This short passage from John’s Gospel brings the Last Supper discourses to a close.
Jesus has spoken of many things to his disciples during the last Supper. He spoke of the way in which his disciples would be known to the public, not as bosses but as servants. He speaks of leaving them for a while and returning to them; of not leaving them ‘orphans’, but of sending Someone who would their teacher, guide and counselor. He uses the analogy of the vine and the branches to show his disciples how closely they should be united with him. He calls them his friends, not servants, for he has revealed himself to them as friends who share with each other. He warns them of opposition and hatred from the world.
Did the disciples fully understand what Jesus was saying? It’s not clear from the text that they did. Usually their questions give them away – they are too naive, as if coming from someone who has not grasped the meaning.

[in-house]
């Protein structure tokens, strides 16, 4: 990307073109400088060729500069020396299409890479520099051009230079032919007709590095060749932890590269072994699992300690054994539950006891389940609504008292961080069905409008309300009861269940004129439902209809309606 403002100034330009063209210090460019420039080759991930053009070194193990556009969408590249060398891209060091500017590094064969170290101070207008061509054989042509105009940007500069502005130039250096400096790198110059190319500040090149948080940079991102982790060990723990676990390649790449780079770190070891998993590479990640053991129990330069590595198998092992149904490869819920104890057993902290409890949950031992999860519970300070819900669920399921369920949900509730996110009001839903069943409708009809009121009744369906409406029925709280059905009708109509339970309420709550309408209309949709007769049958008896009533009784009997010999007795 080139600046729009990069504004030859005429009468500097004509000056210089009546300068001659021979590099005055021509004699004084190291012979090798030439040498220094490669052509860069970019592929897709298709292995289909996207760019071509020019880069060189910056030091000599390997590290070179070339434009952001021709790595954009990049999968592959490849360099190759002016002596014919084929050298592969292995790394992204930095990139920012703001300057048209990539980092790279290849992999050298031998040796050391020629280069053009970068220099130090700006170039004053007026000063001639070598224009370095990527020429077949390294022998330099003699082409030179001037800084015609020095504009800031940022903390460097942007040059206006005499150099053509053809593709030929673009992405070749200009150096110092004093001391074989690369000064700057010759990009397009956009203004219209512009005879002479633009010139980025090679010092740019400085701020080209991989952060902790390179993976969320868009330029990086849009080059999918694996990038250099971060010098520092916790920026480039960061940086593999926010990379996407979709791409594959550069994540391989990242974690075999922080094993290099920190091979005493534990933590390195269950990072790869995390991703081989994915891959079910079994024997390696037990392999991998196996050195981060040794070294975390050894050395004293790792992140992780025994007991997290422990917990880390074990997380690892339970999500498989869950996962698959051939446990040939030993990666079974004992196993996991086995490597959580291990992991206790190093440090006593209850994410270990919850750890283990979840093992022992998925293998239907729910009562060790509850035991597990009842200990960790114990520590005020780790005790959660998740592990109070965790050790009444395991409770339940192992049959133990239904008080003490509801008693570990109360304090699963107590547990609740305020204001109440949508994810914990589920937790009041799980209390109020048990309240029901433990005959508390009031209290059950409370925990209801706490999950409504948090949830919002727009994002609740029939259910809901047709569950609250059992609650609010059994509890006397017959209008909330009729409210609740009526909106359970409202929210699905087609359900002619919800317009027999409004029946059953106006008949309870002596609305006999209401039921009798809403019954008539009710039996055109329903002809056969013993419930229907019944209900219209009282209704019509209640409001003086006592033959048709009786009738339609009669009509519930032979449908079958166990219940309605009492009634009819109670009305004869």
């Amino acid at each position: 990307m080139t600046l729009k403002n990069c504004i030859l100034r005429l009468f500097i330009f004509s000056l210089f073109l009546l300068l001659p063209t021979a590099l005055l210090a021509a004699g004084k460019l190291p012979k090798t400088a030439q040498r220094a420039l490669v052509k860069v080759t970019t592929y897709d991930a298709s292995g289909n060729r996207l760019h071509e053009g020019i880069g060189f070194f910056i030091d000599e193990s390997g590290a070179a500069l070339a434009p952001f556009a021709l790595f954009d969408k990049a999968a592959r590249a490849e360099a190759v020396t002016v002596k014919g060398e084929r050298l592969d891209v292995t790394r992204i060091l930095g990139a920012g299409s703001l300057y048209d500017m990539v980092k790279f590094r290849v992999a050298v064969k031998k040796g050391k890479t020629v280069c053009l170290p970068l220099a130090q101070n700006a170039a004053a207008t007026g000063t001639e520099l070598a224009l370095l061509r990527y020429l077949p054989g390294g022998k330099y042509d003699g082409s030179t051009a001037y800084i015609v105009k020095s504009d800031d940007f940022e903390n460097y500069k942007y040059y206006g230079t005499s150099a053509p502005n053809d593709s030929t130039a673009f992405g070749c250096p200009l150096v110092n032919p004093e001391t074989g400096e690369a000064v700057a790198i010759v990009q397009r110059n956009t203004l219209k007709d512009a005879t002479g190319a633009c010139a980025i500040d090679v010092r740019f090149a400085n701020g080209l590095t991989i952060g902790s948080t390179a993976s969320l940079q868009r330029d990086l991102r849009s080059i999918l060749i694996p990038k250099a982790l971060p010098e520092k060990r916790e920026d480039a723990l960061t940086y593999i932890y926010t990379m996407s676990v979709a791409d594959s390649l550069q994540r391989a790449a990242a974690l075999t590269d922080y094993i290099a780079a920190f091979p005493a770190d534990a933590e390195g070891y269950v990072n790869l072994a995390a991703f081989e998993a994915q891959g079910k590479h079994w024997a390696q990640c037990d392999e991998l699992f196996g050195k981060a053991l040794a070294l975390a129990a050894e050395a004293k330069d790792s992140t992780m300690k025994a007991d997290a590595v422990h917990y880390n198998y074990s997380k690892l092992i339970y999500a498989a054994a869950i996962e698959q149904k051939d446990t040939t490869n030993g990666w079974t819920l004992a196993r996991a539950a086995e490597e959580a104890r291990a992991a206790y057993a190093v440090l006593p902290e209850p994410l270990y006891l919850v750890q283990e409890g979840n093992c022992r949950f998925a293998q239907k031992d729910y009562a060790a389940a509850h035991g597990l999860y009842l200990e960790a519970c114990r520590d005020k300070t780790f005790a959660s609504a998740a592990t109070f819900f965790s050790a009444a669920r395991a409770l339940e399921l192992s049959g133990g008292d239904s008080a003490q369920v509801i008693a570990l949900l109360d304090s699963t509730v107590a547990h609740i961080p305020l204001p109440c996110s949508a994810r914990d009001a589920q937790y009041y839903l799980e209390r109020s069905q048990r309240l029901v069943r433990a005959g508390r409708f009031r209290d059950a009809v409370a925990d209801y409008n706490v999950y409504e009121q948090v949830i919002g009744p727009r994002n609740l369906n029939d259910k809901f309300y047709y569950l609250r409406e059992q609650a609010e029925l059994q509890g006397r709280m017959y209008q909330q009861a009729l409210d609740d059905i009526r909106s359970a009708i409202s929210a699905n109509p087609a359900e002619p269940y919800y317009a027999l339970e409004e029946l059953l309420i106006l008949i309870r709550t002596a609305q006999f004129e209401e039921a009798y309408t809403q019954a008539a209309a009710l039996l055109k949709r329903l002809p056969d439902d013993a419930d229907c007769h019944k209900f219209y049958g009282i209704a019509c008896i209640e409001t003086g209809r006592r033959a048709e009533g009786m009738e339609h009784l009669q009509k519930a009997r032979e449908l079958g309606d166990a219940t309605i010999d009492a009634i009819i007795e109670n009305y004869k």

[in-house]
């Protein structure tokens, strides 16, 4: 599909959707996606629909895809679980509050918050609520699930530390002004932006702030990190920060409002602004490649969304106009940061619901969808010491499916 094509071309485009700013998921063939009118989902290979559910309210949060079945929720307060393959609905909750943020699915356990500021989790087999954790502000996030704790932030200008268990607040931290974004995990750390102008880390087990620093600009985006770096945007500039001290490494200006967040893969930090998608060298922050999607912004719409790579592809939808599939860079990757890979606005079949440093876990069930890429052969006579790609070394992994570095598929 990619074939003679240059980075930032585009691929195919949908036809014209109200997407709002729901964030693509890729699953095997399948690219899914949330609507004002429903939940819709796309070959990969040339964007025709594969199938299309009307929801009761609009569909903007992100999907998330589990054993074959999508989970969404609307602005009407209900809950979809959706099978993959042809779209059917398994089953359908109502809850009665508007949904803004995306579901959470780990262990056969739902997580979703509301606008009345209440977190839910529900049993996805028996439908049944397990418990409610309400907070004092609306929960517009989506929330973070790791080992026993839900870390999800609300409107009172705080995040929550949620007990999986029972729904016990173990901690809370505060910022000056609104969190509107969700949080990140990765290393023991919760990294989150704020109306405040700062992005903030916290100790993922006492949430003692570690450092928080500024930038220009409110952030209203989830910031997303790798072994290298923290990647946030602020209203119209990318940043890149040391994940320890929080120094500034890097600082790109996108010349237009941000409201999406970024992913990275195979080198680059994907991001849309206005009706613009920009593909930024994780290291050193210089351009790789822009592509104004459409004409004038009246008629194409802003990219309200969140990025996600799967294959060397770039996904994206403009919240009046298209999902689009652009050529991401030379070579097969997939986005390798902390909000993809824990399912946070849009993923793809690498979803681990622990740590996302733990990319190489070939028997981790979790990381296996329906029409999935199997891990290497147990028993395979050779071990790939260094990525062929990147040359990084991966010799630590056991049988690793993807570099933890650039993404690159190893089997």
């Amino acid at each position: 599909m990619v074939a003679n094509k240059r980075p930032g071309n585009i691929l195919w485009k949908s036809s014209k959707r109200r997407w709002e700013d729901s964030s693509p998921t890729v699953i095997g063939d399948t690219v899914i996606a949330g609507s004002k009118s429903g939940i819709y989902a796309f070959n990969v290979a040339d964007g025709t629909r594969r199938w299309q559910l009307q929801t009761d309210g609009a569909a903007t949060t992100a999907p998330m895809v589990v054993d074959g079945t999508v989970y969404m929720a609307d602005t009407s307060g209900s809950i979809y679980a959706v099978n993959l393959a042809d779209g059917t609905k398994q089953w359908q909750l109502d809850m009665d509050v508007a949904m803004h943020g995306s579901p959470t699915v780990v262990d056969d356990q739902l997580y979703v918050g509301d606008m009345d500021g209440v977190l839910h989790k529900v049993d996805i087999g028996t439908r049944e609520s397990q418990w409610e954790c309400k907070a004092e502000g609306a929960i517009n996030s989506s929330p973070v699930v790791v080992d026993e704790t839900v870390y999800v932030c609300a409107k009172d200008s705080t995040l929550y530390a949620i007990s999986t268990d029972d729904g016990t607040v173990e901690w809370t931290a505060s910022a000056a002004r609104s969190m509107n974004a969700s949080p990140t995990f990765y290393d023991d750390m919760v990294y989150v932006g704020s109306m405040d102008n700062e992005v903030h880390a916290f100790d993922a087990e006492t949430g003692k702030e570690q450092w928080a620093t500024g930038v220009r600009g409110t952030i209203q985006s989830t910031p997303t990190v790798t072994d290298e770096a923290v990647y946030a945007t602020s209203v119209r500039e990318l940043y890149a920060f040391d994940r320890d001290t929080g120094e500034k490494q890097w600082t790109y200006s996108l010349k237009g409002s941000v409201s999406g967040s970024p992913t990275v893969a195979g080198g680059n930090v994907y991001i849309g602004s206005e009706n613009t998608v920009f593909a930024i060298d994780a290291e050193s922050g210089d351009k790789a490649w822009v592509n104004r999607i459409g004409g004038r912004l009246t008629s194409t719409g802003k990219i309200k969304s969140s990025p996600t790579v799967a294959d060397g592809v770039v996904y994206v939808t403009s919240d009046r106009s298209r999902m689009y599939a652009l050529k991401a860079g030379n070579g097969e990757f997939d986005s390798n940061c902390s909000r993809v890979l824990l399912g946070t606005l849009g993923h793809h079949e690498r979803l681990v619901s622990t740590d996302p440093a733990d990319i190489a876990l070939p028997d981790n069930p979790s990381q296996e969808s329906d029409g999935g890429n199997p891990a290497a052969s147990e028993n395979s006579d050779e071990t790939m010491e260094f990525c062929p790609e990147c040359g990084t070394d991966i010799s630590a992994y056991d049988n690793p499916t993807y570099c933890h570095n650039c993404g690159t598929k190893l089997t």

It’s a characteristic of John’s Gospel that the conversation between Jesus and someone else invariably proceeds on two levels – an obvious one, and one less obvious, a material level and one more subtle and spiritual. The disciples feel that finally Jesus is speaking “plainly, without figures of speech,” that they’ve grasped everything and don’t need to ask any more.
Jesus smiles at their naivete. He knows all too well that in a little while they will all have deserted him, leaving him all alone. At that time, they will also feel lost, as if the world has triumphed. But Jesus says, this is not true. Be of stout heart! I have conquered the
To all the world around, the passion of Jesus was his defeat and humiliation. But not to Jesus. Jesus knows that the reality is quite different. His passion is actually his victory, the whole purpose for which he came into the world. His death is his triumph, the accomplishment of the mission he was given by his Father.
But when will his disciples grasp this?